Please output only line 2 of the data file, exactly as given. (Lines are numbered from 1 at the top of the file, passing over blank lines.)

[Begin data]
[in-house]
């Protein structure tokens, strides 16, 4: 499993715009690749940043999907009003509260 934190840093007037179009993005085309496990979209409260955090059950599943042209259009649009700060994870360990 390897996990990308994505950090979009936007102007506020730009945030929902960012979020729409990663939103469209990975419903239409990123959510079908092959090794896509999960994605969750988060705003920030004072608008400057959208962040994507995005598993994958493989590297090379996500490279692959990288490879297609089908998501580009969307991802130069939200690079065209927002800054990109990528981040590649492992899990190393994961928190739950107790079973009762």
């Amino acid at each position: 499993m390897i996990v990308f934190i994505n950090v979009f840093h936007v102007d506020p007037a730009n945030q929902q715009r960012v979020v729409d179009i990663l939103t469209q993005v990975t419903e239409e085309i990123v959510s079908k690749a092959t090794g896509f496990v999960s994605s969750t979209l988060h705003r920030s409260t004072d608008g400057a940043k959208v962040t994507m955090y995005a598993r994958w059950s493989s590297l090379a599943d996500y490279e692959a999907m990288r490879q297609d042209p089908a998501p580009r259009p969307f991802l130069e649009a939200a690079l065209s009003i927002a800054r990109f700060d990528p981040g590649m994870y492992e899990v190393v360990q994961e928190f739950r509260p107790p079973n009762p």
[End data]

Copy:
């Protein structure tokens, strides 16, 4: 499993715009690749940043999907009003509260 934190840093007037179009993005085309496990979209409260955090059950599943042209259009649009700060994870360990 390897996990990308994505950090979009936007102007506020730009945030929902960012979020729409990663939103469209990975419903239409990123959510079908092959090794896509999960994605969750988060705003920030004072608008400057959208962040994507995005598993994958493989590297090379996500490279692959990288490879297609089908998501580009969307991802130069939200690079065209927002800054990109990528981040590649492992899990190393994961928190739950107790079973009762």